Joe Carter at Catholic Education Resource Center has a wonderful post entitled The Fountainhead of Bedford Falls, which compares the fictional characters Howard Roark and George Bailey:

Not surprisingly, Roark has become something of a cult figure, especially among young nerdy males entering post-adolescence. Although Roark is artistically gifted and technically brilliant, he prefers to take a job breaking rocks in a quarry than sell out to The Man. He provides a model for the underemployed, misunderstood, twenty-something misfit by choice. These see themselves in the uncompromising sulker, believing it better to vandalize and destroy than allow society to co-opt their dreams.

Rand herself would have certainly envisioned things differently. She would have sneered in disgust at the idea that Roark was anything like the slacker working at Starbucks the populists marching at Tea Parties. Her hero was a cross between the modernist architect Frank Lloyd Wright and the serial killer and child rapist William Hickman. Rand’s ideal was the nonconformist who exhibited sociopathic tendencies. She dreamed of the minority of brilliant, atheistic ubermensch who would “eventually trample society under its feet.” The vast majority of the people who read The Fountainhead might admire Roark, but they’d never emulate him.

Similarly, Capra’s audience flatters themselves by believing the message of Wonderful Life is that their own lives are just as worthy, just as noble, and just as wonderful’ as George Bailey’s. In a way, they are as delusional as the Randian Roark-worshippers. Despite the fact that they left their small-town communities for the city, put their parents in an assisted living facility and don’t know the names of their next door neighbors, they truly believe they are just like Capra’s hero.

Such delusions are the reason these characters have remained two of the most dominant archetypes of American individualism in pop culture. The pendulum of popularity is swinging back toward Rand but it’s Capra’s creation that should be our model for inspiration.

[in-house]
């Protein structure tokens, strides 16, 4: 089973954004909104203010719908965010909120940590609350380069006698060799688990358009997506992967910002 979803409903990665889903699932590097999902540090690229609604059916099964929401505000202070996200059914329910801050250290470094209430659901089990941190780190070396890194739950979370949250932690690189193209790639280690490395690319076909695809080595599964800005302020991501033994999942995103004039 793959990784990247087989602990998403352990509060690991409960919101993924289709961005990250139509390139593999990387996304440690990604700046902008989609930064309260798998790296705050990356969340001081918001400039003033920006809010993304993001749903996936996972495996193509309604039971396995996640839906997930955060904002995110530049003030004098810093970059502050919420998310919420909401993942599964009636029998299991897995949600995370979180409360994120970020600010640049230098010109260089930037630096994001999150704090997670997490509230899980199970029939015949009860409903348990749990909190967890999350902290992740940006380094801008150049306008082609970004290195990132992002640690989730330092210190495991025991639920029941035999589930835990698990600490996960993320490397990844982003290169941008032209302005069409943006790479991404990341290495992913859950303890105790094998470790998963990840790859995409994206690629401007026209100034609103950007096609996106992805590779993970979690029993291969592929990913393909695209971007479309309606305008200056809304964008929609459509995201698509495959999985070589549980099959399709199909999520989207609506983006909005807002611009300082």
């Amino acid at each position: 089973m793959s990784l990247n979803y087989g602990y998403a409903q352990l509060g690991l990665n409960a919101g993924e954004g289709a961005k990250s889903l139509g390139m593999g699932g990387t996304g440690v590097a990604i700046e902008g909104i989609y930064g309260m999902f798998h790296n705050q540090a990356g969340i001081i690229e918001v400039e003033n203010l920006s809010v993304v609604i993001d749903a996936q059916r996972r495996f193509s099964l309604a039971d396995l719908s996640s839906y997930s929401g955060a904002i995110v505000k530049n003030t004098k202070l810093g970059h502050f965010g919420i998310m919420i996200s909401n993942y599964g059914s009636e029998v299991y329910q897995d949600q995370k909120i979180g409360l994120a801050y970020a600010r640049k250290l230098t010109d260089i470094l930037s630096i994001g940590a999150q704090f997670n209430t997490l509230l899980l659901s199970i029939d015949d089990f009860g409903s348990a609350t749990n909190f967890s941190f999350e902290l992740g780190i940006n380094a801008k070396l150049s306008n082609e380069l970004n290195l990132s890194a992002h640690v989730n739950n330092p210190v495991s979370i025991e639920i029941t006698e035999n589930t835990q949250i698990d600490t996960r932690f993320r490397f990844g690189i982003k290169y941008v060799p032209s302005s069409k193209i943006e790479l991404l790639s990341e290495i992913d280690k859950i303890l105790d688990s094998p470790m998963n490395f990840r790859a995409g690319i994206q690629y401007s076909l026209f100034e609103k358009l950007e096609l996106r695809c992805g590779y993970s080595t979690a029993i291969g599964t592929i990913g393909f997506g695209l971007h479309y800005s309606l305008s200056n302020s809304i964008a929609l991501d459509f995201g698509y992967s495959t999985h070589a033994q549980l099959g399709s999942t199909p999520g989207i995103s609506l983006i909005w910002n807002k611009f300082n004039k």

Roark is nihilistic, narrow-minded, and something of a bore. Bailey is far darker, more complex, and infinitely more interesting.

What makes George Bailey one of the most inspiring, emotionally complex characters in modern popular culture is that he continually chooses the needs of his family and community over his own self-interested ambitions and desires – and suffers immensely and repeatedly for his sacrifices.  

 Although sentimental, Capra’s movie is not a simplistic morality play. It’s true that the movie ends on a happy note late on Christmas Eve, when George is saved from ruin. But on Christmas Day he’ll wake to find that his life is not so different than it was when he wanted to commit suicide.

 He will remain a frustrated artist who is scraping by on a meager salary and living in a drafty old house in a one-stoplight town. All that has really changed is that he has gained a deeper appreciation of the value of faith, friends, and community – and that this is worth more than his worldly ambitions. Capra’s underlying message is thus radically subversive: It is by serving our fellow man, even to the point of subordinating our dreams and ambitions, that we achieve both true greatness and lasting happiness. Continue Reading

23

That Radical Ryan

Carl Olson has an extensive post tackling the “radical” nature of evil right-winger Paul Ryan. He starts by quoting one of Ryan’s more extreme statements.

[We] will confidently proceed to unshackle American enterprise and to free American labor, industrial leadership, and capital, to create an abundance that will outstrip any other system.

Free competitive enterprise is the most creative and productive form of economic order that the world has seen. The recent slow pace of American growth is due not to the failure of our free economy but to the failure of our national leadership. …

Economic growth is the means whereby we improve the American standard of living and produce added tax resources for national security and essential public services. …

The American free enterprise system is one of the great achievements of the human mind and spirit. It has developed by a combination of the energetic efforts of working men and women, bold private initiative, the profit motive and wise public policy, until it is now the productive marvel of mankind. …

We will seek further tax reduction—and in the process we need to remove inequities in our present tax laws. In particular we should carefully review all our excise taxes and eliminate those that are obsolete. Consideration should be given to the development of fiscal policies which would provide revenue sources to hard-pressed state and local governments to assist them with their responsibilities.

Every penny of Federal spending must be accounted for in terms of the strictest economy, efficiency and integrity. We pledge to continue a frugal government, getting a dollar’s value for a dollar spent, and a government worthy of the citizen’s confidence.

Our goal is a balanced budget in a balanced economy.

Wow, that is extreme. What is Carl’s response?